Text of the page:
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Case ReportDOI Number : 10.36811/ojor.2021.110013Article Views : 81Article Downloads : 44

Rhinolithiasis: A Rare Clinical Case

Sylvain Diembi1, Harol Boris Otouana2, Gerard Chidrel Gouoni2, A Tsieri Tsoba2, Brice Diabassana1, Franck Itiere Odzili2, Donatien Moukassa3, Gontran Ondzotto2

1Department of Otolaryngology, Adolphe SICE General Hospital, Pointe-Noire (Congo)
2Department of Otolaryngology, University Hospital Center, Brazzaville (Congo)
3Laboratory of Medical and Morphological Analysis, Edith Lucie BONGO ONDIMBA General Hospital (Congo)

*Corresponding Author: Dr. Sylvain Diembi, Department of Otolaryngology, Adolphe SICE General Hospital, Pointe-Noire (Congo), Pointe Noire, Tel: 00242055384152; Email: [email protected] 

Article Information

Aritcle Type: Case Report

Citation: Sylvain Diembi, Harol Boris Otouana, Gerard Chidrel Gouoni, et al. 2021. Rhinolithiasis: A Rare Clinical Case. Open J Otolaryngol Rhinol. 3: 23-26.

Copyright: This is an open-access article distributed under the terms of the Creative Commons Attribution License, which permits unrestricted use, distribution, and reproduction in any medium, provided the original author and source are credited. Copyright © 2021; Sylvain Diembi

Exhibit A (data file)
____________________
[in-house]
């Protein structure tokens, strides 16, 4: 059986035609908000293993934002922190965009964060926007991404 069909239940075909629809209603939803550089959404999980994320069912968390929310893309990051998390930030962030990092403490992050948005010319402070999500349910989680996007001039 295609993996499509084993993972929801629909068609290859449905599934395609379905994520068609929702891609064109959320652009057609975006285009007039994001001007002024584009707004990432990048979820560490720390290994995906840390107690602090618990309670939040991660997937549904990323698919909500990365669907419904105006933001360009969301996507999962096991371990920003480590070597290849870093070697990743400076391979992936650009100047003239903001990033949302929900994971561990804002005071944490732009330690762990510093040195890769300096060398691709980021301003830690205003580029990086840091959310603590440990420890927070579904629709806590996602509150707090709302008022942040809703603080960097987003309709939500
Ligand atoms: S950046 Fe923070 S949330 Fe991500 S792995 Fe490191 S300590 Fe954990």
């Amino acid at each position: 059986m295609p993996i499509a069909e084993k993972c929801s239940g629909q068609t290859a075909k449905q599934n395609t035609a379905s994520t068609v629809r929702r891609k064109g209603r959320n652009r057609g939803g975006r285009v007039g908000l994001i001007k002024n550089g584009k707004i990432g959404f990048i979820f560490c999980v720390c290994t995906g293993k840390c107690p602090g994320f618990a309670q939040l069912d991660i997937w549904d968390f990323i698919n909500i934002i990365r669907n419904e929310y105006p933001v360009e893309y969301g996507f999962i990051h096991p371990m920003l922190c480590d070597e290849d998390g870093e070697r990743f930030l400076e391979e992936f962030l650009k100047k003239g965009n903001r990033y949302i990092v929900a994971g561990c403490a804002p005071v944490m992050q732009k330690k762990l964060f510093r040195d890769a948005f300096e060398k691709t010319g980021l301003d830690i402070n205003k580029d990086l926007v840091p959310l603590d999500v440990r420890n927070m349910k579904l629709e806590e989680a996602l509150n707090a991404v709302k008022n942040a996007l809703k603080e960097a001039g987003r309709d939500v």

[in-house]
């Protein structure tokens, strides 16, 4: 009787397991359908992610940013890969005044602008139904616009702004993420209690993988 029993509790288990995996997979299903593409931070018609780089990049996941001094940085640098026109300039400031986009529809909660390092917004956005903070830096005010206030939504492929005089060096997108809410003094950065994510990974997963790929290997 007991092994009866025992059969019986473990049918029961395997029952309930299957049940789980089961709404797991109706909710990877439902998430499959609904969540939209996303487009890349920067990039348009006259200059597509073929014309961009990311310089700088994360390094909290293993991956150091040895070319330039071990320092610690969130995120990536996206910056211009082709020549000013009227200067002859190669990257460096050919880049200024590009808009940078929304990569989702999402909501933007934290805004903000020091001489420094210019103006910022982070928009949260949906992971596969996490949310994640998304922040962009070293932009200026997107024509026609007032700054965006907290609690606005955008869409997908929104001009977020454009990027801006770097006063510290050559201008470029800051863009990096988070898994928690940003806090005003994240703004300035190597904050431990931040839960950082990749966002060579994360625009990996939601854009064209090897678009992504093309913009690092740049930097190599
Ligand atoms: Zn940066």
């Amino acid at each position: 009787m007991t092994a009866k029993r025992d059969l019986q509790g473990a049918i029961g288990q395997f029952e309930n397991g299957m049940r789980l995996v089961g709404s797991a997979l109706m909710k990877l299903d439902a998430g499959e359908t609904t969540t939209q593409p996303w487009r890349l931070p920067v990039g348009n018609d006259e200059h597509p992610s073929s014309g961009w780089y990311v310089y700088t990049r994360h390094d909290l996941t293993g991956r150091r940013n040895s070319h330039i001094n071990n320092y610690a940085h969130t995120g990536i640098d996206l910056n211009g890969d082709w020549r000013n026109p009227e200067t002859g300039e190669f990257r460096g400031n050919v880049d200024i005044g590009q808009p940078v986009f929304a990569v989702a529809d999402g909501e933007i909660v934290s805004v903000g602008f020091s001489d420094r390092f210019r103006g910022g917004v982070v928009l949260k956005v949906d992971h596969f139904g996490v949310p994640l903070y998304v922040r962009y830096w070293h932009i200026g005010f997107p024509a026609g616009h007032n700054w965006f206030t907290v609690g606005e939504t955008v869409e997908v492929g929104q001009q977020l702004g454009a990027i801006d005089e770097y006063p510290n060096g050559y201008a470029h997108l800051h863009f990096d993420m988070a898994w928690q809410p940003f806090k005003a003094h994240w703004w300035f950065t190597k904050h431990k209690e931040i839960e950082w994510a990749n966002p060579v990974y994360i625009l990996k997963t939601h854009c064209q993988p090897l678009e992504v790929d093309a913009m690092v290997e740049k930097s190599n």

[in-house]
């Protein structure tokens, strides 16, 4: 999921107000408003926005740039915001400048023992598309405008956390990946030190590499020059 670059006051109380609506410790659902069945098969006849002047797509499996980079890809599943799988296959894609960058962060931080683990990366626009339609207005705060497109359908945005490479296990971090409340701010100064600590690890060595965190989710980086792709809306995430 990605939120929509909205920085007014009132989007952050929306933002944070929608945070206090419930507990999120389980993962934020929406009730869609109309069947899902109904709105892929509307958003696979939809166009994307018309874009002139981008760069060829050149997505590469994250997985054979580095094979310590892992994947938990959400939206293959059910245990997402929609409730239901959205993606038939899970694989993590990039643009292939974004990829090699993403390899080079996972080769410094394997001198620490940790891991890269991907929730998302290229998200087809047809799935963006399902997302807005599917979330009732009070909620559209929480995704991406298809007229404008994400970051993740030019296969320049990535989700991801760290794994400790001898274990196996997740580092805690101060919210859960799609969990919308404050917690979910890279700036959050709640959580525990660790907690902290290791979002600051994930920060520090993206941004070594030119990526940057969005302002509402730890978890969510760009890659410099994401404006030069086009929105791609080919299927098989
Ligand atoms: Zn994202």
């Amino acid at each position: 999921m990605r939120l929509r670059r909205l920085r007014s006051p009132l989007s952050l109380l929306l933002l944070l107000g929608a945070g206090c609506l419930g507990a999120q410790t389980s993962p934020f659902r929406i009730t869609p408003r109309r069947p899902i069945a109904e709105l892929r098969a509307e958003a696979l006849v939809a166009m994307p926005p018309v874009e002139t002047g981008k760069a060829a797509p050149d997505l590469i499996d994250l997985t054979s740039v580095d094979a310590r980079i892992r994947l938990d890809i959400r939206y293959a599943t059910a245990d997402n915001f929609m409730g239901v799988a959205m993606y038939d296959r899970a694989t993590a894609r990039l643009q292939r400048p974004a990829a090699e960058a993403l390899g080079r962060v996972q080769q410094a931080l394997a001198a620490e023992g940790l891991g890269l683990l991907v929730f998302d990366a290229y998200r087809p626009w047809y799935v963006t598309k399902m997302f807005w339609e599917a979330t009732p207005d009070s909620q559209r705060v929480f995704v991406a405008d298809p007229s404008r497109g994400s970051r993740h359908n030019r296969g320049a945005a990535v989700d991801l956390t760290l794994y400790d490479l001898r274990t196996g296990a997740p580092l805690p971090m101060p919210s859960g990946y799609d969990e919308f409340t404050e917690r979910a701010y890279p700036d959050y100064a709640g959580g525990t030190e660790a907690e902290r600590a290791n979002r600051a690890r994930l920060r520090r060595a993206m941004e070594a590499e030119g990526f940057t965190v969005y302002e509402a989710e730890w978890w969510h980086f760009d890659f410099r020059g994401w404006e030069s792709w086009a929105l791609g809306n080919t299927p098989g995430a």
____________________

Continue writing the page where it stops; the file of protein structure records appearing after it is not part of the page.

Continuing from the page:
Publication history:

Received date: 20 September, 2021
Accepted date: 28 September, 2021
Published date: 30 September, 2021


Rhinolithiasis is a rare condition in our current practice. We report the case of a 19 year old woman, presenting with a double symptom marked by rhinorrhea and chronic unilateral nasal obstruction evolving since the age of 7 years, without any known foreign body. Rhinoscopy and nasal endoscopy coupled with CT scan were decisive examinations for the positive diagnosis. The therapeutic management consisted in the extraction of the rhinolithiasis resulting in the vacuity of the nasal cavity. The evolution was favorable with simple postoperative courses.

Keywords: Rhinolithiasis; Woman; Rhinoscopy; Endoscopic Surgery